For most MIT alumni, the right ring finger is reserved for a Brass Rat or Grad Rat class ring. But not John Williams SM ’08. That space is reserved for a flashier piece of jewelry—a World Series Championship ring, which Williams won in November as part of the front office for Major League Baseball’s champion Kansas City Royals.
“If I had to describe it in one word, it would be ‘indescribable,’” Williams say. “It represents the incalculable hours worked by many dedicated staff and players. From leaving spring training to persevering through the ups and downs of the 2015 season and playoffs was unbelievable.”
As the Royals’ director of baseball analytics and player personnel, Williams is part of a five-person group responsible for creating the team’s in-house database that evaluates players and opponents, and provides analytical support for the amateur draft, player transactions, and salary arbitration.
“It’s a special feeling to have a team owner and general manager trust your evaluations,” he says. “Our department’s been very involved at all levels. We’re always looking for avenues that force us to think differently and help us to keep growing.”
Williams took a serendipitous route to joining the Royals. Growing up, he had dueling passions for baseball and meteorology, and he earned a master’s degree in earth and planetary sciences from MIT. After graduation, he hoped for a career in baseball but was unsure how to break into it.
“I took a chance and went to MLB’s winter meetings in Indianapolis,” Williams says. “My goal was simply to meet as many people and learn as much as I could. The Royals were looking for someone with a scientific background in coding and had an internship available. I was lucky to have the right skillset for the right team at the right time.”
Williams joined a Royals team that had lost nearly 60 percent of its games in the previous 10 years—the worst in MLB. The team had recently taken a burgeoning approach to using analytics, or the use of advanced statistics to employ data-driven strategy. Williams was one of its first analytics-focused hires and after the one-year internship, he was named assistant director of baseball analytics.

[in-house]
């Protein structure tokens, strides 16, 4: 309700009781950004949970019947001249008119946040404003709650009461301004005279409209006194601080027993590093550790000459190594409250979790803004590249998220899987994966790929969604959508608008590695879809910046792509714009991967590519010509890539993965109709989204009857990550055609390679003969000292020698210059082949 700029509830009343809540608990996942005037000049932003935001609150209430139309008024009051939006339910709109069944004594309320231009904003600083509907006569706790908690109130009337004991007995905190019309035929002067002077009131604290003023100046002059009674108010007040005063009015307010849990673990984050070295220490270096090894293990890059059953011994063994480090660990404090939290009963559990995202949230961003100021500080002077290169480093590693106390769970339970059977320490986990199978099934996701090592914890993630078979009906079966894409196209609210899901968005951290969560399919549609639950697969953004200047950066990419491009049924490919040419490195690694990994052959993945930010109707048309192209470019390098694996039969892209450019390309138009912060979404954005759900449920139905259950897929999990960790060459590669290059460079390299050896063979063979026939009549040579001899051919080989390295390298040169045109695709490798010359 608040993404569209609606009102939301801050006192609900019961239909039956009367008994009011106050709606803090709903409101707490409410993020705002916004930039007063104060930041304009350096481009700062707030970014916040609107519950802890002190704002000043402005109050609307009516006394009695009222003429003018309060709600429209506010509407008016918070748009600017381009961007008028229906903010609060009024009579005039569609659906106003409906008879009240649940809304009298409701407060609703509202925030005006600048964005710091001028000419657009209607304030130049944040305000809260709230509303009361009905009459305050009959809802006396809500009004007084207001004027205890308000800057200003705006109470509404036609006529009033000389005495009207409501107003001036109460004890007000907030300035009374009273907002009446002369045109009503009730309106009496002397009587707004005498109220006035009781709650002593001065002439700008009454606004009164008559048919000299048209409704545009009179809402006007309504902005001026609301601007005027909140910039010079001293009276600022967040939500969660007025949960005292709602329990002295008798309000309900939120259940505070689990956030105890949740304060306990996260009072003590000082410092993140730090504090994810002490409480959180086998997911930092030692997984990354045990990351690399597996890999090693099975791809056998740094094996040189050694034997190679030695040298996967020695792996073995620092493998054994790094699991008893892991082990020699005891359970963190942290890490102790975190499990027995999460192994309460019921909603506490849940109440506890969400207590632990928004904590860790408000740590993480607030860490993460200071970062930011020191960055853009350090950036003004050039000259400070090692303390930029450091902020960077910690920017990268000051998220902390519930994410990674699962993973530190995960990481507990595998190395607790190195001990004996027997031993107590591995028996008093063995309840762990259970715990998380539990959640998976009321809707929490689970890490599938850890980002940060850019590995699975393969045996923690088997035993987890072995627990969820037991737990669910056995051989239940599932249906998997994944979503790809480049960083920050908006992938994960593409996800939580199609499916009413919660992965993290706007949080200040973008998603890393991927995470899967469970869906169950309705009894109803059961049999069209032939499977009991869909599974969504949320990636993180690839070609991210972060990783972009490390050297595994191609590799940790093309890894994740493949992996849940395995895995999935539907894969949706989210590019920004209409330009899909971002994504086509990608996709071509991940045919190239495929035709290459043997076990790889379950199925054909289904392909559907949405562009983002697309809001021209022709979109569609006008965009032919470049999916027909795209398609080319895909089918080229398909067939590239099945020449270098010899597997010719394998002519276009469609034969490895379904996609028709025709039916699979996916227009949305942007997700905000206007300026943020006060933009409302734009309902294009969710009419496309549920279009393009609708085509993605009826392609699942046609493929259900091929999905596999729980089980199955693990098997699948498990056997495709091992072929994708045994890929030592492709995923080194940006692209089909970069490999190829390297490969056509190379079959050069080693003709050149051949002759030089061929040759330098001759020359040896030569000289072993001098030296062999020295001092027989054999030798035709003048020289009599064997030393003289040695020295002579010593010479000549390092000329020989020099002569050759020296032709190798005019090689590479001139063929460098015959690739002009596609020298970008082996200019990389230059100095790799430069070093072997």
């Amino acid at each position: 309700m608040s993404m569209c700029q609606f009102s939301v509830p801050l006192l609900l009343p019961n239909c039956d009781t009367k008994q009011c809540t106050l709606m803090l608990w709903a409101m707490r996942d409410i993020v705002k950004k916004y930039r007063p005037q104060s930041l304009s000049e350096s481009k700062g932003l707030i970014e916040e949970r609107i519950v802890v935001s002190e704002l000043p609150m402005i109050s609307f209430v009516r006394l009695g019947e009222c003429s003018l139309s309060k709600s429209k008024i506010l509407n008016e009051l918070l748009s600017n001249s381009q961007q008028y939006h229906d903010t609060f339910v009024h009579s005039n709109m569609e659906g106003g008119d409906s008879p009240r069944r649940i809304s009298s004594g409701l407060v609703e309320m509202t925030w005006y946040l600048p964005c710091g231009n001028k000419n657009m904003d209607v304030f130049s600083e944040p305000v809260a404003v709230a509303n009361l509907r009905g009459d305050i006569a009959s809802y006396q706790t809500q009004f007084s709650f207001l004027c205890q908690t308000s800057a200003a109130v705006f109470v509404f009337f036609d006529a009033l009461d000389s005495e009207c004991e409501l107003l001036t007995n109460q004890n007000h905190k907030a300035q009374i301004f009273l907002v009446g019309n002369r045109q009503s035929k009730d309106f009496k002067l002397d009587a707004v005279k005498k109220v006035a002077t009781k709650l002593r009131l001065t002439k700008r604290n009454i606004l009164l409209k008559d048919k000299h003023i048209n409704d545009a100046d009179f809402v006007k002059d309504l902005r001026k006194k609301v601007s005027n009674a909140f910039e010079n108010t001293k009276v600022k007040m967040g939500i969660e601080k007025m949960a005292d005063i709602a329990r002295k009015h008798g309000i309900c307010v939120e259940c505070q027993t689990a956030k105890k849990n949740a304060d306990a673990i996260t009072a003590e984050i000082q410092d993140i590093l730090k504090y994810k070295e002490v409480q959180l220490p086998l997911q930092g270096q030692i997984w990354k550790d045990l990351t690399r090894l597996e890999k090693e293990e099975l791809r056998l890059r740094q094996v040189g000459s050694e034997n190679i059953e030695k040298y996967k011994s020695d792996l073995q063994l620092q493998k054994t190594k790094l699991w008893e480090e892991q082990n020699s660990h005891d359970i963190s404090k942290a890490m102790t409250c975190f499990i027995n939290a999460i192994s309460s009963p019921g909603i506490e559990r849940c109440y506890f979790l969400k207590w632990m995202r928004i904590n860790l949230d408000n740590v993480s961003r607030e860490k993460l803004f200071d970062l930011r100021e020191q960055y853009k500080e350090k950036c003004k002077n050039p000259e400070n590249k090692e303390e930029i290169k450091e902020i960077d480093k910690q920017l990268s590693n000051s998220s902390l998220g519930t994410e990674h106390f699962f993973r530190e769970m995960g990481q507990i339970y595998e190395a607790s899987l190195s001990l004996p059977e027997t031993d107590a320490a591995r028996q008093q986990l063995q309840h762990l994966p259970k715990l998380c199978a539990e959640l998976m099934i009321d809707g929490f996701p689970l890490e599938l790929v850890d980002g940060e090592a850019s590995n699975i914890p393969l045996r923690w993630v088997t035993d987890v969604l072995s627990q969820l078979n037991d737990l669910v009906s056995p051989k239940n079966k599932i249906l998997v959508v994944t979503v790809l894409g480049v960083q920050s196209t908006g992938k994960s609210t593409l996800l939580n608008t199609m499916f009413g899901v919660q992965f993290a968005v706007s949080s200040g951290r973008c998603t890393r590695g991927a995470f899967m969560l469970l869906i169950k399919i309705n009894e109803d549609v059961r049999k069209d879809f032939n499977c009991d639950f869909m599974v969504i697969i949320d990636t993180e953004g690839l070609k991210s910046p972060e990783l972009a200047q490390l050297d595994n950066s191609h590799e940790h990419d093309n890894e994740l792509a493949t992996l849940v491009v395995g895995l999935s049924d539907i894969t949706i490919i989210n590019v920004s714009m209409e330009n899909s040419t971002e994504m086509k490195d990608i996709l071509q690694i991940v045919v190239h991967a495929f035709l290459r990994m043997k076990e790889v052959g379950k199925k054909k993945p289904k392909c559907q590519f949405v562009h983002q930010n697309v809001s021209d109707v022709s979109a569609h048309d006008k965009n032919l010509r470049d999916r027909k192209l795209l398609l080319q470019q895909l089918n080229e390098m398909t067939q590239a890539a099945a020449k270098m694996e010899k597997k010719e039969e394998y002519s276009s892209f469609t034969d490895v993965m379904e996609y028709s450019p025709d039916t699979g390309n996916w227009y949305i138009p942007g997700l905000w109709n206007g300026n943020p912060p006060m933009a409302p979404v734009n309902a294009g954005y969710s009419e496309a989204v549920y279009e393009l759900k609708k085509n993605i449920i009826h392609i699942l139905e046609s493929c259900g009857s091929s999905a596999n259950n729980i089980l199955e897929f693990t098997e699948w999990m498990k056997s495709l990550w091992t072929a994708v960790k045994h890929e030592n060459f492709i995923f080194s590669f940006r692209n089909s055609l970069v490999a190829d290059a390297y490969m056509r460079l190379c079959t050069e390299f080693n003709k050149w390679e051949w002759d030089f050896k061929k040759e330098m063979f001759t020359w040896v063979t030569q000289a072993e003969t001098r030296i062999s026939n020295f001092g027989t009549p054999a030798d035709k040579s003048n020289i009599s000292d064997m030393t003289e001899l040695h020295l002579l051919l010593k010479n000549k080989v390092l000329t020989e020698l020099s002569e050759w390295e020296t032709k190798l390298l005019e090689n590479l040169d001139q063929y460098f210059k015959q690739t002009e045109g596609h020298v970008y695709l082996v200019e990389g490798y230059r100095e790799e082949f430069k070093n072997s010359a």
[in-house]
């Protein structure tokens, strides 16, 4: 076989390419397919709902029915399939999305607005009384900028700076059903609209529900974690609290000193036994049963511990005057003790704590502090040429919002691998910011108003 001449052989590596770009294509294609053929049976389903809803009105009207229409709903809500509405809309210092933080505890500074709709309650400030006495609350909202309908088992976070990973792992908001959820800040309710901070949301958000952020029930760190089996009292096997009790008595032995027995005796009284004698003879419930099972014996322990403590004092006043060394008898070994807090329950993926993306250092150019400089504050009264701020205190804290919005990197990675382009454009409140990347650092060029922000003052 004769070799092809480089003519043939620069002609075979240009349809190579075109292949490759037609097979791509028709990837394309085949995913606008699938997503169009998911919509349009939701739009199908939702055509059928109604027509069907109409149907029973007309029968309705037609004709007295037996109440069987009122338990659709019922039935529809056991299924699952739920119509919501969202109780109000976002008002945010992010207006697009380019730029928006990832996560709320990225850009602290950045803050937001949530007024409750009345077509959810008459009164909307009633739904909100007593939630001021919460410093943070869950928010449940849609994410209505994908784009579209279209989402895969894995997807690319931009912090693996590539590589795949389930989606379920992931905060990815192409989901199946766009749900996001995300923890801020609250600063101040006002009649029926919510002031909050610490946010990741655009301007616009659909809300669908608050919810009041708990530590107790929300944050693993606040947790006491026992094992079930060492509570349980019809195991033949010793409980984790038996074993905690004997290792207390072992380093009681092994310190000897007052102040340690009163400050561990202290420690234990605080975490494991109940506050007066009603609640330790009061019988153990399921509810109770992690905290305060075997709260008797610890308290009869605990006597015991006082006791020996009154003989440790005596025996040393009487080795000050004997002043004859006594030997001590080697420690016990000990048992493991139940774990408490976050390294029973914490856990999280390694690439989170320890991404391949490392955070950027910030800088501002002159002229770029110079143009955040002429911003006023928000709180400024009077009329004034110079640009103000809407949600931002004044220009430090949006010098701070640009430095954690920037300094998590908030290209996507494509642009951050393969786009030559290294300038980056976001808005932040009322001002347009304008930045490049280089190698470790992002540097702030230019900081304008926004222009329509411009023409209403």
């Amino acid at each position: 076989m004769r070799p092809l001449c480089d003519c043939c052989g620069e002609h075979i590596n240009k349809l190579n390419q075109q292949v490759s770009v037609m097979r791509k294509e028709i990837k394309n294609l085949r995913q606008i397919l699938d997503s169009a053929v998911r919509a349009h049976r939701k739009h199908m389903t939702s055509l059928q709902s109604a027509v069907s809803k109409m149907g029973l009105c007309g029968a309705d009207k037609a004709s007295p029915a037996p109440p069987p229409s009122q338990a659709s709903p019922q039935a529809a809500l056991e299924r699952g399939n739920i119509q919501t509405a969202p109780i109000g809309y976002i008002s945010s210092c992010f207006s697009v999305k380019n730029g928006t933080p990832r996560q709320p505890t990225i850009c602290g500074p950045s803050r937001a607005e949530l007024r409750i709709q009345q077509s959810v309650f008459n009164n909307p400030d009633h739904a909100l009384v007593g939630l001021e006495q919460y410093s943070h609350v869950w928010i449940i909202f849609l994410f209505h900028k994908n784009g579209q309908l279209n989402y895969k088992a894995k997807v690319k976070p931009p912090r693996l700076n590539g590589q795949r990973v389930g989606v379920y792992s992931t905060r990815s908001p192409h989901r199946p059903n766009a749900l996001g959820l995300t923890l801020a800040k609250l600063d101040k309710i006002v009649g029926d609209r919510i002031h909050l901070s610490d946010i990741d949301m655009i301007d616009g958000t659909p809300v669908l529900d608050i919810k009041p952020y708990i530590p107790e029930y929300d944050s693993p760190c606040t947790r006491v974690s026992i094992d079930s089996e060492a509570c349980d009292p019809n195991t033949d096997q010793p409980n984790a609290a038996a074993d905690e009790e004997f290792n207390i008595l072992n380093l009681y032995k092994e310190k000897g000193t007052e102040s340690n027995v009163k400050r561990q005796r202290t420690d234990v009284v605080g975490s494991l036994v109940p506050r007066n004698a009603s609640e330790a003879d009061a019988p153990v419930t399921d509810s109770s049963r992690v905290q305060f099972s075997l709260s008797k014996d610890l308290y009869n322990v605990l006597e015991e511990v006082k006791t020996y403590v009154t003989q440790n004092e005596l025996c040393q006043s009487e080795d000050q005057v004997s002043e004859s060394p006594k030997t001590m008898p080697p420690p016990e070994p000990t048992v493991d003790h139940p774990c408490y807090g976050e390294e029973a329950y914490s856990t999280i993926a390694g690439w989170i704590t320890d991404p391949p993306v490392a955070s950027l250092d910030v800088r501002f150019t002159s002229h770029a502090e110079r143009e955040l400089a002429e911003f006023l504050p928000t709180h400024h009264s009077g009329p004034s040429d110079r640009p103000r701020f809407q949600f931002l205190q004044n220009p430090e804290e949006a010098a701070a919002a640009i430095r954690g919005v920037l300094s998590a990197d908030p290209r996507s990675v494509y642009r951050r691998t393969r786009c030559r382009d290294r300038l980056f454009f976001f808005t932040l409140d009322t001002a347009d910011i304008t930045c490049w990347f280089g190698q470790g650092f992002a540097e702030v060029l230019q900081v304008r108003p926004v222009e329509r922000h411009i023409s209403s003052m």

“The Royals were trying to develop a foothold on analytics in the front office,” he says. “For a time it was only two of us. But now we have a full-time staff of five, and that growth speaks to the character and trust of the people in charge.”
Since the 2010 season, the Royals have increased their winning percentage each year and advanced to the World Series in 2014 and 2015. And Williams is part of a growing number of MIT alumni working in professional sports and one of at least three MIT alumni working in analytics for a MLB team that qualified for the playoffs in 2015. Farhan Zaidi ’98 is the general manager of the Los Angeles Dodgers and Mike Fitzgerald ’11 is a quantitative analyst for the Pittsburgh Pirates.
“Every day at MIT, I was seeing the scientific method in practice,” Williams says. “A lot of research out there doesn’t have scientific merit. I had the experience of seeing research robust enough to be hammered at all angles. That process gave me the mindset to approach baseball research the same way.”
After back-to-back World Series appearances, Williams admittedly hasn’t had much time to reflect on the Royals’ accomplishments. But he does recall one brief moment that encapsulated the magnitude of the team’s success.
“Game 7, 2014 World Series, bottom of the ninth, two out, with the game-winning run at home plate,” Williams says. “We lost the game but the leverage of that moment was absolutely huge. For a second, I looked around and appreciated it. You dream you entire life to be in a situation like that.”